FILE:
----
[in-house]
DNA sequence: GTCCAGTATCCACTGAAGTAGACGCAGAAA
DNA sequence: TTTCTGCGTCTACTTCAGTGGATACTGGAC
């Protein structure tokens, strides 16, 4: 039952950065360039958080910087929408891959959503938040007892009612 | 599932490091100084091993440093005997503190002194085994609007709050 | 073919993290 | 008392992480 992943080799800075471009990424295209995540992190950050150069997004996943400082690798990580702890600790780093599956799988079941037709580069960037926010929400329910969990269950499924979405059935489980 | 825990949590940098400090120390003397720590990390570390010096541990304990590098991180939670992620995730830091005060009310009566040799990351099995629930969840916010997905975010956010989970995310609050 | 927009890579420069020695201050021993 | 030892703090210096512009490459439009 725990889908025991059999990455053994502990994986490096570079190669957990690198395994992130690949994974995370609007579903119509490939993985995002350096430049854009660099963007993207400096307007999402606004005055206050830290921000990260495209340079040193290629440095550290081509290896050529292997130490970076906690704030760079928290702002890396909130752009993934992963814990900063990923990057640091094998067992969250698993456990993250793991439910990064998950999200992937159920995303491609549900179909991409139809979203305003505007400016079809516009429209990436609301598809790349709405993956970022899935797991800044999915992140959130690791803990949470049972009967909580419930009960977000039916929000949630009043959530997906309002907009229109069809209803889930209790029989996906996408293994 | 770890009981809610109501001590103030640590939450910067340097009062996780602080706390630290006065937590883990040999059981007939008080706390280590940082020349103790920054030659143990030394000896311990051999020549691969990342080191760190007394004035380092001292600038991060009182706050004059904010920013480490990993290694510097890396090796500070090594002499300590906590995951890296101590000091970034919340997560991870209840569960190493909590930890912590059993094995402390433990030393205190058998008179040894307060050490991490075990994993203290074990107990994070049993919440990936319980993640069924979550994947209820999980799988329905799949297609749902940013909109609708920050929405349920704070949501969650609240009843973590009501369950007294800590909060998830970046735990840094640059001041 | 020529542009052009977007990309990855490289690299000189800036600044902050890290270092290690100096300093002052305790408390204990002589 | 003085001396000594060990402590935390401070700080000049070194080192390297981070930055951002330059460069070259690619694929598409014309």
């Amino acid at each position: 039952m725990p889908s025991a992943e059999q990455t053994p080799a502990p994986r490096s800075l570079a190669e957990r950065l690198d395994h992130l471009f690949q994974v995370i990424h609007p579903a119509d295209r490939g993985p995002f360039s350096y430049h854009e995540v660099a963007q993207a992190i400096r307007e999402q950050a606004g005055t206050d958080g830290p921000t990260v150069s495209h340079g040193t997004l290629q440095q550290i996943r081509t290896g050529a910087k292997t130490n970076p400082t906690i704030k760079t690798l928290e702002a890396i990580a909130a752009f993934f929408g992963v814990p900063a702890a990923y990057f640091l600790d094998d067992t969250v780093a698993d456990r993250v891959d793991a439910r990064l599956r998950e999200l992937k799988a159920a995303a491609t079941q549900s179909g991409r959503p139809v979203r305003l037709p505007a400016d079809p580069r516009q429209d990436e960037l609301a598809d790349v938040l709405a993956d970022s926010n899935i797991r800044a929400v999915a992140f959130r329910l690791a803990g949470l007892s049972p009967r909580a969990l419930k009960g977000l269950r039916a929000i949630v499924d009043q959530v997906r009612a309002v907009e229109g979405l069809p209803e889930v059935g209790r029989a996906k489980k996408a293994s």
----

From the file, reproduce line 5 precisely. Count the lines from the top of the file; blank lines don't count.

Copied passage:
């Amino acid at each position: 039952m725990p889908s025991a992943e059999q990455t053994p080799a502990p994986r490096s800075l570079a190669e957990r950065l690198d395994h992130l471009f690949q994974v995370i990424h609007p579903a119509d295209r490939g993985p995002f360039s350096y430049h854009e995540v660099a963007q993207a992190i400096r307007e999402q950050a606004g005055t206050d958080g830290p921000t990260v150069s495209h340079g040193t997004l290629q440095q550290i996943r081509t290896g050529a910087k292997t130490n970076p400082t906690i704030k760079t690798l928290e702002a890396i990580a909130a752009f993934f929408g992963v814990p900063a702890a990923y990057f640091l600790d094998d067992t969250v780093a698993d456990r993250v891959d793991a439910r990064l599956r998950e999200l992937k799988a159920a995303a491609t079941q549900s179909g991409r959503p139809v979203r305003l037709p505007a400016d079809p580069r516009q429209d990436e960037l609301a598809d790349v938040l709405a993956d970022s926010n899935i797991r800044a929400v999915a992140f959130r329910l690791a803990g949470l007892s049972p009967r909580a969990l419930k009960g977000l269950r039916a929000i949630v499924d009043q959530v997906r009612a309002v907009e229109g979405l069809p209803e889930v059935g209790r029989a996906k489980k996408a293994s």